Thompson, M. ‘Adverse possession: the abolition of heresies’  Conv, 480.
Discussion of Issues
UK commercial property lease structures have come under considerable scrutiny during the past decade since the property crash of the early 1990s. In particular, tenants complained that the system was unfair and that it has blocked business change. Government is committed, through its 2001 election manifesto, to promote flexibility and choice in the commercial property lettings market and a new voluntary Commercial Leases Code of Practice was launched in April 2002. This paper investigates whether occupiers are being offered the leases they require or whether there is a mismatch between occupier requirements and actual leases in the market. It draws together the substantial data now available on the actual terms of leases in the UK and surveys of corporate occupiers' attitude to their occupation requirements. Although the data indicated that UK leases have become shorter and more diverse since 1990, this is still not sufficient to meet the current requirements of many corporate occupiers. It is clear that the inability to manage entry and exit strategies is a major concern to occupiers. Lease length is the primary concern of tenants and a number of respondents comment on the mismatch between lease length in the UK and business planning horizons. The right to break and other problems with alienation clauses also pose serious difficulties for occupiers, thus reinforcing the mismatch. Other issues include repairing and insuring clauses and the type of review clause. There are differences in opinion between types of occupier. In particular, international corporate occupiers are significantly more concerned about the length of lease and the incidence of break clauses than national occupiers and private-sector tenants are significantly more concerned about leasing in general than public-sector occupiers. Proposed solutions by tenants are predictable and include shorter leases, more frequent breaks and relaxation of restrictions concerning alienation and other clauses. A significant number specify that they would pay more for shorter leases and other improved terms. Short leases would make many of the other terms more acceptable and this is why they are the main concern of corporate occupiers. Overall, the evidence suggests that there continues to be a gap between occupiers' lease requirements and those currently offered by the market. There are underlying structural factors that act as an inertial force on landlords and inhibit the changes which occupiers appear to want. Nevertheless, the findings raise future research questions concerning whether UK lease structures are a constraining factor on UK competitiveness.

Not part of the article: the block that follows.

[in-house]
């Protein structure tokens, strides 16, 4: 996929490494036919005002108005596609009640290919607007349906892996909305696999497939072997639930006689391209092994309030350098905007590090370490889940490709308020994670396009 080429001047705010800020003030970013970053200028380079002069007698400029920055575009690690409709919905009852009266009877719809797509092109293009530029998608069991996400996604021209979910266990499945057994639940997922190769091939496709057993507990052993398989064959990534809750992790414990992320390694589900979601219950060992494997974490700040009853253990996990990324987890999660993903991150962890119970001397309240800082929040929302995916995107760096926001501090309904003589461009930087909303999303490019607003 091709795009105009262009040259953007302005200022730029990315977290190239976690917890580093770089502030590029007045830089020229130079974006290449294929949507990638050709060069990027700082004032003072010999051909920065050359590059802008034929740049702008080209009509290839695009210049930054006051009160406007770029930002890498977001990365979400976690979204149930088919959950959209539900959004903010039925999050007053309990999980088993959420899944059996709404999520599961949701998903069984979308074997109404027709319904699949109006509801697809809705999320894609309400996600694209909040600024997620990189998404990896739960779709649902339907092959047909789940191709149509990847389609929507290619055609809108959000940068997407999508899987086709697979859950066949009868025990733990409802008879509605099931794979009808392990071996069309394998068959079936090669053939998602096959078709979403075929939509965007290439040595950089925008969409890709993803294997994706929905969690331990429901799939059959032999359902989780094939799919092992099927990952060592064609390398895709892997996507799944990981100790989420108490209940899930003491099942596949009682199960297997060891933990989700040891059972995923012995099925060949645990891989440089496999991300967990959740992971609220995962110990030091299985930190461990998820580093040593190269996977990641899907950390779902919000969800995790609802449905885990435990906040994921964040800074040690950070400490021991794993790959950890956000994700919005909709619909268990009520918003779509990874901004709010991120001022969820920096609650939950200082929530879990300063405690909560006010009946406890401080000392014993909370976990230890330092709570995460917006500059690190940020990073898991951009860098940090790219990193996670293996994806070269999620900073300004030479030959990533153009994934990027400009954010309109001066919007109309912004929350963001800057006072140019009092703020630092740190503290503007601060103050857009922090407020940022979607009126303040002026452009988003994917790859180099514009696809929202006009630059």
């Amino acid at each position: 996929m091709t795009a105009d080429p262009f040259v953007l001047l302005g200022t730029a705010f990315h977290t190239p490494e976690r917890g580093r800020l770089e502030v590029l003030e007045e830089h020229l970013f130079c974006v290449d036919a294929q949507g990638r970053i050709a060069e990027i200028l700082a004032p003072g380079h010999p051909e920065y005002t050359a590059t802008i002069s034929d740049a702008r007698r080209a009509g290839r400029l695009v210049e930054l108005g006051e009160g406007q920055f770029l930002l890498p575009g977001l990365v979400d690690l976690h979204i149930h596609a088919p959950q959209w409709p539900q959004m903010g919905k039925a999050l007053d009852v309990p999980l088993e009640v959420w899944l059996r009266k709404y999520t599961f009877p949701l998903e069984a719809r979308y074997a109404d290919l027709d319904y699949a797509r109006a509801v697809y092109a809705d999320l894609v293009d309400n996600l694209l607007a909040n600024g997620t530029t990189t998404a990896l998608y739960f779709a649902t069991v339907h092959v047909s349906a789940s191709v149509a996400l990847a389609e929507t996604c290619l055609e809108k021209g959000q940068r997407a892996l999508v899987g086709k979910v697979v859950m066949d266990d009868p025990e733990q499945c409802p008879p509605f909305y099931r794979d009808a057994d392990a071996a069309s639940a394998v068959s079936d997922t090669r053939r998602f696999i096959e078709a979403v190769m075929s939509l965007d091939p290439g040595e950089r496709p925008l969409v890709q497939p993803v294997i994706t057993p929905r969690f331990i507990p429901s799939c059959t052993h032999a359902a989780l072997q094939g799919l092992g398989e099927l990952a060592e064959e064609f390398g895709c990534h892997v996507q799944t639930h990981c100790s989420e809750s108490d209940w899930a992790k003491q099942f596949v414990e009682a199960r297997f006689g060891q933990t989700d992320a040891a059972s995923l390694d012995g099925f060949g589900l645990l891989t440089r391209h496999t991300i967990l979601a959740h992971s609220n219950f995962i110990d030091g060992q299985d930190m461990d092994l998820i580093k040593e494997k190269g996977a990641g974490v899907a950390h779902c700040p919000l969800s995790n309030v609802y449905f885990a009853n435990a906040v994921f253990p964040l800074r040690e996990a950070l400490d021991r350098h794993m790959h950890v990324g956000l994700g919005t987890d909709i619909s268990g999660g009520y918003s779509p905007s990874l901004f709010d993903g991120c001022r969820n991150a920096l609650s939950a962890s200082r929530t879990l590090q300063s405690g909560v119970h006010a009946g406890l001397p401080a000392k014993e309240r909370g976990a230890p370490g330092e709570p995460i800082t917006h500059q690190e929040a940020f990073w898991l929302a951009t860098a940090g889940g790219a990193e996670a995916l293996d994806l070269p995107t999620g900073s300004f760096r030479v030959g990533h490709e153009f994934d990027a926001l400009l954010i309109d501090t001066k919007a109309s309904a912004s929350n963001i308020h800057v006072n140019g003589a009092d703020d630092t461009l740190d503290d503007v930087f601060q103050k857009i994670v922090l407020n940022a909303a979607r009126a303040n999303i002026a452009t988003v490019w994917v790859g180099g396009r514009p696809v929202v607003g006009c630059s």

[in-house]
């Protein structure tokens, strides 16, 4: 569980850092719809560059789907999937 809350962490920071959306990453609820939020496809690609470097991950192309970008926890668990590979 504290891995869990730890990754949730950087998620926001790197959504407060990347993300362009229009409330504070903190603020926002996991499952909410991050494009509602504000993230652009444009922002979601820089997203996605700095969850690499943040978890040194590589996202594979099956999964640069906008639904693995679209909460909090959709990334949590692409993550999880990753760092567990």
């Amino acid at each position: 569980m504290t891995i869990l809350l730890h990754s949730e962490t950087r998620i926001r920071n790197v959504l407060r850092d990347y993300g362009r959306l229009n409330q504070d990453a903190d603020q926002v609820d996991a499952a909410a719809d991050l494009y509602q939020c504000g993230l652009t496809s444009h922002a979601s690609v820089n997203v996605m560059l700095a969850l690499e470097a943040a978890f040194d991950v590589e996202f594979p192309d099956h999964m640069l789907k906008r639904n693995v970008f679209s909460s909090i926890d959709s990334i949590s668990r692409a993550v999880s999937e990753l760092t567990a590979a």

In , sublease (or, less formally, sublet) is the name given to an arrangement in which the in a lease assigns the lease to a third party, thereby making the old lessee the sublessor, and the new lessee the sublessee, or subtenant. This means they are renting the property and renting it out at the same time. For example, the owner of an office building may lease the whole building to a management company. This company may then sublease parts of the building to other people. The management company is said to sublet the property to the individual tenants by means of a sublease. In this event, the management company (which was previously the lessee under the original lease) becomes the sublessor, and the individual tenants are subtenants or sublessees. The sublessor remains liable to the original lessor for any damage to the property and for payment of rent. Often the original lessee requires a lower rent payment from the sublessee than what he or she may have originally paid, leaving a partial amount of the rent left up to the original lessee.
An Eviction Notice is created by the landlord or property owner. It terminates the lease and/or instructs a tenant to vacate the property.
Landlord Notices are used to demand compliance from the tenant or inform the tenant of an increase in rent.
Tenant Notices are used to inform the landlord that the tenant is terminating the lease or vacating the property, or that the tenant requests repairs to the property owned by the landlord.
Notice to Repair is used when the Tenant wants to give notice to the Landlord that the Landlord is breaching a term of the Lease or the state legislation in that it is not properly maintaining the Premises.
Conclusion and Recommendation
This is not a question on leases and licences; the key issue is whether Miranda, would be bound by the interests of Jon , a question which required an understanding of the LRA 2002. Thus, Jon’s Seven-year (legal) lease is not compulsorily registrable and would clearly bind Miranda as an overriding interest within Sched.3 para.1. Jon’s contract for a lease, even if not protected on the register, would bind William as an overriding interest within Sched.3 para.2, summing that he is in actual occupation.
Jon would appear to have a (legal) Seven-year tenancy of the barn (LPA 1925 s.54(2)) which would bind Miranda under Sched.3 para.1.